FIG. 1 illustrates a data communications system 10 that is constructed and operated in accordance with this invention. System 10 includes at least two spatially separated Wavelength Division Multiplexer (WDM) units 12. As employed herein a first WDM unit is referenced as 12a, and all component parts thereof are designated with a numeral followed by the letter "a". In like manner the second WDM unit is referenced as 12b, and all component parts thereof are designated with a numeral followed by the letter "b". The WDM units 12a and 12b are similarly constructed so as to provide complementary wavelength use (i.e., λ1 is transmitted by WDM 12a and received by WDM 12b, while λ2 is transmitted by WDM 12b and received by WDM 12a). As such, when referring generally to the WDM units and/or the component parts thereof the "a" and "b" suffixes are omitted after the reference numeral. As will become apparent, each WDM 12 also includes a capability to demultiplex a plurality of received wavelengths.
As employed herein an optical signal is generally intended to encompass wavelengths in the range of approximately 300 nanometers to approximately 2000 nanometers (UV to far IR). this range of wavelengths can be accommodated by the preferred type of optical conductor (a fiber optic), which typically operates in the range of approximately 800 nanometers to approximately 1600 nanometers.
Also as employed herein, a protocol is generally intended to mean an agreement between two peer entities on a format of communication. The protocol typically includes agreement on, by example, the bit rate, modulation format (e.g., AM or FM), coding, and framing (e.g., definition of units of data).
Each WDM unit 12 includes a plurality of Input/Output cards (IOCs) 14 of a type shown in FIG. 2. Each IOC 14 is bidirectionally coupled to I/O specific media 16 (fiber or copper) and to coaxial cables 18. In that each signal is differential, and is therefore carried by two conductors, a total of four coaxial cables 18 are employed for each IOC 14. Also bidirectionally coupled to the coaxial cables 18 are a plurality of Laser/Receiver Cards (LRC) 20 of a type shown in FIG. 3a. The interface between the IOCs 14 and the LRCs 20 is an Emitter Coupled Logic (ECL) electrical interface that is conveyed over the coaxial cables 18. Each LRC 20 is bidirectionally coupled by two single mode fibers 22 to an optical multiplexer and demultiplexer. In the presently preferred embodiment of the invention the optical multiplexer and demultiplexer is embodied within a commercially available grating 24. An input/output port of the grating 24 is coupled to a fiber link 28 that enables bidirectional multichannel data communications with a second WDM 12 at a distance of up to approximately 75 kilometers. Each WDM 12 also includes a Diagnostic Processor Card 26 that receives status signals from the IOCs 14 and LRCs 20, and which generates control and timing information therefor.
Each IOC 14 is associated with one of a plurality of communications channels (1-8) and includes an I/O specific media connector 30 that is coupled to an appropriate transmitter (Tx) 32 and receiver (Rx) 34. The components 30, 32, and 34 are constructed and operated in accordance with the specific data stream type that is input to and output from the associated channel of the WDM 12.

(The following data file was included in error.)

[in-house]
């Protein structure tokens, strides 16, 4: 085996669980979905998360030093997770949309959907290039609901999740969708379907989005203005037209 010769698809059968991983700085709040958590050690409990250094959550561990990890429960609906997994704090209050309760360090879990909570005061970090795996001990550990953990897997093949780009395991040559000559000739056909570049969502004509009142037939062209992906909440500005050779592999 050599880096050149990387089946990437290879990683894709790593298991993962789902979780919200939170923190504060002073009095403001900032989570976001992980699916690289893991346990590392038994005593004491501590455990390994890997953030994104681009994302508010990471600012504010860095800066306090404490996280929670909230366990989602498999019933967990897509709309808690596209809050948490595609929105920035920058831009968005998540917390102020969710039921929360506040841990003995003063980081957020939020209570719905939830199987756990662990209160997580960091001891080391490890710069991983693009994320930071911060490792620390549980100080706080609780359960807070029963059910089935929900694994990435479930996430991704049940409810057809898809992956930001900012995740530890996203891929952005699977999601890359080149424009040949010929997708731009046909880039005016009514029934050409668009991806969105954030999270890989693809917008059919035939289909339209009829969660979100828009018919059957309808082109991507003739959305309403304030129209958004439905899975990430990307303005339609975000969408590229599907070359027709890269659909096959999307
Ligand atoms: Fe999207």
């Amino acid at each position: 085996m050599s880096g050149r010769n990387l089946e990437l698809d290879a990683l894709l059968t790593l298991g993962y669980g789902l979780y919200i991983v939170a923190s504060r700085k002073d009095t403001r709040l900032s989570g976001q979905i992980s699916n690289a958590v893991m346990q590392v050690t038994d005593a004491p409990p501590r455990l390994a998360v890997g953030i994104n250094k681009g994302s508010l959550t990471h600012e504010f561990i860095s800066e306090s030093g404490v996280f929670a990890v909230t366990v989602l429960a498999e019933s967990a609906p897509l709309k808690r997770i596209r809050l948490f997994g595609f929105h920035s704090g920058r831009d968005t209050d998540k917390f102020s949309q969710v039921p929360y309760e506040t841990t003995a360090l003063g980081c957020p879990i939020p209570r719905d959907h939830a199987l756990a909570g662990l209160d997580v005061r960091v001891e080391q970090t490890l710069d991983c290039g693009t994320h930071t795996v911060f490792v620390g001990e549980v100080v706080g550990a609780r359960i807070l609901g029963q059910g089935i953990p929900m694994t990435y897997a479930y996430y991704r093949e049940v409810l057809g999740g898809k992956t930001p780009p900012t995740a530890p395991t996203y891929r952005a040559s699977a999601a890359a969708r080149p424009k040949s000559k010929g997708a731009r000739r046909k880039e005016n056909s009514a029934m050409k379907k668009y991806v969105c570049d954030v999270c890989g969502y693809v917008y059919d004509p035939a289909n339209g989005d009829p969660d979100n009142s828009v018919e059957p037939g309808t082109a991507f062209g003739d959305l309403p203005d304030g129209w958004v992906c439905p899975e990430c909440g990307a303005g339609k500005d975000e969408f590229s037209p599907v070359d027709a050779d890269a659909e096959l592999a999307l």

The WDM 12 is capable of supporting a large variety of serial data stream types. Exemplary optical and non-optical data stream types of particular interest include the following:
ESCON/Tahoe (IBM fiber optic host channel), using 13 micron LEDs at 200 Mb/s;
ESCON/ECSL (extended distance), using 1.3 micron laser diodes at 200 Mb/s;
FDDI (Fiber Digital Data Interface) at 125 Mb/s;
CDDI (electrical conductor-based variant of FDDI) at 125 Mb/s;
FCS (Fibre Channel Standard);
T1 (1.5 Mb/s) or T3 (45 Mb/s);
Serial or parallel HIPPI (1.25 Gb/s); and
General Purpose (TTL, CMOS, ECL) interface (up to 622 Mb/s).
The exemplary communication types listed above may be used in any combination within the WDM 12. That is, each channel is independent of every other channel and provides a capability to perform full duplex communications, utilizing as a minimum the single fiber link 28, between the WDMs 12a and a remotely located WDM 12b. The WDM's 12a and 12b are configured such that corresponding channels employ the same type of I/O specific components 30, 32 and 34.
The provision of the General Purpose interface provides an open (protocol independent) capability and can be used, by example, to support the transmission of compressed or uncompressed television signals at a selected bit-rate. Also by example, the output of an analog to digital converter can be transmitted. In this regard the General Purpose interface may include a parallel to serial converter at the transmitting end, and a complementary serial to parallel converter at the receiving end. The use of appropriate parallel to serial and serial to parallel converters is also employed when interfacing to a parallel HIPPI channel. The transmission of light modulated in accordance with analog signals can also be supported.